Crowdfunding sites like Kickstarter and Indiegogo rely on the fundraisers’ promoting of special perks to encourage donations. Now a new crowdfunding platform designed specifically to aid in the development of small, local businesses officially arrived in Pittsburgh last week offering funders something different: their money back.

Kiva Zip, a city-oriented pilot program from San Francisco-based non-profit Kiva, chose Pittsburgh as the eighth U.S. City to participate in its person-to-person system for crowdfunding no-interest small business loans.

“It’s not that banks are bad,” says Kiva President Premal Shah. “It’s just that there’s an information gap in the market that doesn’t get character. What we want to do is create a system where you’ve got crowdfunded loans, and if you pay them back, more good things can happen.”

Those things, Shah says, include access to higher loan amounts and an established public credit history which a business can use to get more substantial loans from mainstream banks. In order to qualify for a crowdfunded loan through Kiva Zip, a borrower must secure donations from a certain number of friends and a trustee — a person or company willing to vouch for the borrower’s character.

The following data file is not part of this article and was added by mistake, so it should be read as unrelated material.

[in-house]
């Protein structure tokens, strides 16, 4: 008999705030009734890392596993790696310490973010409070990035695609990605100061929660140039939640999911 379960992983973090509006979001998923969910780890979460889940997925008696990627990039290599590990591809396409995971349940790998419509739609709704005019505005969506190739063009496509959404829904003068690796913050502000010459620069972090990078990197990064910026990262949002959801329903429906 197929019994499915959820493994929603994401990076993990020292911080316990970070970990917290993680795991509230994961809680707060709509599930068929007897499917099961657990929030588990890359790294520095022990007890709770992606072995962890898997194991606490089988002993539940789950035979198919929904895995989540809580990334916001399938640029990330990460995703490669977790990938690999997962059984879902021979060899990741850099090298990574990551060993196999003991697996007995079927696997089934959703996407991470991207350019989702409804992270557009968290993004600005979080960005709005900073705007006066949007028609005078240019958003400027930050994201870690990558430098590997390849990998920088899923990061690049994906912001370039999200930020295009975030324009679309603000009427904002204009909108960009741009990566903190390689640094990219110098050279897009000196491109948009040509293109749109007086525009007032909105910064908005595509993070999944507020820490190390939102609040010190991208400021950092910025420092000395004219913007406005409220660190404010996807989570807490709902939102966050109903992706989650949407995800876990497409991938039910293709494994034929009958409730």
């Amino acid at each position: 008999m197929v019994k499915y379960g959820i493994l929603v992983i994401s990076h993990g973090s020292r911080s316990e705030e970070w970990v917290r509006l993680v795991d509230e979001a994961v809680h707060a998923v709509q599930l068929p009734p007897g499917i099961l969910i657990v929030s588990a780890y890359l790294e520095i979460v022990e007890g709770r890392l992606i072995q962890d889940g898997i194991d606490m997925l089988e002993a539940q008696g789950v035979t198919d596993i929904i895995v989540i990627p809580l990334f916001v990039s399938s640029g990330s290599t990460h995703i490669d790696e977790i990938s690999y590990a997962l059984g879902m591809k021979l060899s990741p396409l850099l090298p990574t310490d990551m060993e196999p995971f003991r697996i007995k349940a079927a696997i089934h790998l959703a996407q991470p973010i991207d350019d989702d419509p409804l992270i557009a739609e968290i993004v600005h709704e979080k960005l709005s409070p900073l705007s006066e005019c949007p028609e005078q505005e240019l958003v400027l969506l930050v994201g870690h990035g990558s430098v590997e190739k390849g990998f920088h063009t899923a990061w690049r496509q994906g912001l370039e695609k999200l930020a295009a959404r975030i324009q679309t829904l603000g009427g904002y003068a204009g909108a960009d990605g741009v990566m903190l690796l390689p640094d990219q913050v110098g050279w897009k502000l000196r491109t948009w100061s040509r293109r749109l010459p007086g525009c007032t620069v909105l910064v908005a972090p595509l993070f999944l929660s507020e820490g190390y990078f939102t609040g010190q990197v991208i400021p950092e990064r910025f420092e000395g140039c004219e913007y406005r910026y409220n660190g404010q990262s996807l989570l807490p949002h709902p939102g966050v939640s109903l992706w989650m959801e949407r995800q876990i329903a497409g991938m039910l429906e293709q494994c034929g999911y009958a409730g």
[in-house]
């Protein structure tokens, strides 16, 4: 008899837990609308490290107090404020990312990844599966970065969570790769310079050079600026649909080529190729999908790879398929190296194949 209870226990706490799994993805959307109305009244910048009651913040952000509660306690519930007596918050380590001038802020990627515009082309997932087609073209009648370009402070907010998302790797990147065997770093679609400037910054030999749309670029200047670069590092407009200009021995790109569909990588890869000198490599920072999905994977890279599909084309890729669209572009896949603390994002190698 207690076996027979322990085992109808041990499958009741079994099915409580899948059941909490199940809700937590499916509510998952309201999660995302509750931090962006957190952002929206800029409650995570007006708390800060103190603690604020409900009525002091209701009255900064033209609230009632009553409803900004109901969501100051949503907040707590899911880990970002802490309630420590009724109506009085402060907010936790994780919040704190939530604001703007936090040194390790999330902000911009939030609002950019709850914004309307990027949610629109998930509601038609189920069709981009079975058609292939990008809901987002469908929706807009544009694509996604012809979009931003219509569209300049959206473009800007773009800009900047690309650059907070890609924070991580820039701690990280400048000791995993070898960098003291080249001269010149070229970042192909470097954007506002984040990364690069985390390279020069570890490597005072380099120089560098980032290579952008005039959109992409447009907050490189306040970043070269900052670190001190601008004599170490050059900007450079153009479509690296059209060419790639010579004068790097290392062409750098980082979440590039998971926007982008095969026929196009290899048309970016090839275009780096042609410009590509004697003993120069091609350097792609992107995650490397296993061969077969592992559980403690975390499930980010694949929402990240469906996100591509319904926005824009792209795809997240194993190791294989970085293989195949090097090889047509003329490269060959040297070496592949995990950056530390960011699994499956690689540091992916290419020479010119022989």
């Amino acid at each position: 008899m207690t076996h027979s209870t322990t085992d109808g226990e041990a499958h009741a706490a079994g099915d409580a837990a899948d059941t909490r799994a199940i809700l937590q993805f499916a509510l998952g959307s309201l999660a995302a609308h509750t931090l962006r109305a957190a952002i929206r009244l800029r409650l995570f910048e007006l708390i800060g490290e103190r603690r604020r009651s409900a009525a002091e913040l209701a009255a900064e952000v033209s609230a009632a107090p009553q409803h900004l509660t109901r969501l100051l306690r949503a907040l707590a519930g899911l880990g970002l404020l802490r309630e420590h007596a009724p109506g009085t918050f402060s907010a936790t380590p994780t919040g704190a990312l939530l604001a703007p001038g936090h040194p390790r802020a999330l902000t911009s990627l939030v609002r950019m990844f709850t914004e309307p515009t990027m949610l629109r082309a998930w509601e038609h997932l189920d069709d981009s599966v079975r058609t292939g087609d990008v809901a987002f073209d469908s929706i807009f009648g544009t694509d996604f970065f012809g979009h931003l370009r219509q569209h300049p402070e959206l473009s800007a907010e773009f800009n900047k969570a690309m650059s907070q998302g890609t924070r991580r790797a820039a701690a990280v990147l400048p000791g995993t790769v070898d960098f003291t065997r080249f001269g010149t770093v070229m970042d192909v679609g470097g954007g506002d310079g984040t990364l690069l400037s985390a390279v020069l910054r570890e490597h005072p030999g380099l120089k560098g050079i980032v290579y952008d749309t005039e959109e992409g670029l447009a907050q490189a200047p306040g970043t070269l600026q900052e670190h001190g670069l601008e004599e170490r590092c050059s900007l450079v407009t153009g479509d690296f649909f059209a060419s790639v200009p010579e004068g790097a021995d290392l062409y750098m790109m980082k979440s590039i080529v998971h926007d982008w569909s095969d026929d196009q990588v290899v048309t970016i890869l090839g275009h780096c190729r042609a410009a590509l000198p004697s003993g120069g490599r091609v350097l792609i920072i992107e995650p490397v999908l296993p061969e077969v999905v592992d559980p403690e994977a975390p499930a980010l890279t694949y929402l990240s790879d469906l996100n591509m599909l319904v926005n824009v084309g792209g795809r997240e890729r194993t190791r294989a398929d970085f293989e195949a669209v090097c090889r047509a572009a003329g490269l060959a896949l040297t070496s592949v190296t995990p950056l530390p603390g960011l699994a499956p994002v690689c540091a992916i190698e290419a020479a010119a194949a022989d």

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Among the 30 or so businesses in Kiva Pittburgh’s program is the 52nd Street Market, a co-venture between Lawrenceville residents Dora Walmsley and Deirdre Kane, which opened last month. The Lawrenceville Corporation vouched for the fledgling business en route to its successfully crowdsourcing a $2,500 loan.

Once the loan is paid back, not only does the borrower get that established on their public credit history, they gain the opportunity to crowdfund loans through Kiva of gradually larger amounts up to $25,000. In turn, the trustees for borrowers who have repaid loans accrue credit to serve as trustees for other businesses.

Not only does the system breed a lot of good will, it’s been remarkably effective. Kiva Zip boasts a return rate of nearly 90 percent.

“It’s not like we’re replacing the banks, we’re just a rung on the ladder toward small businesses being able to gain access to larger loans,” Shah says.

In its first year, Kiva Pittsburgh is aiming to fund 100 entrepreneurs.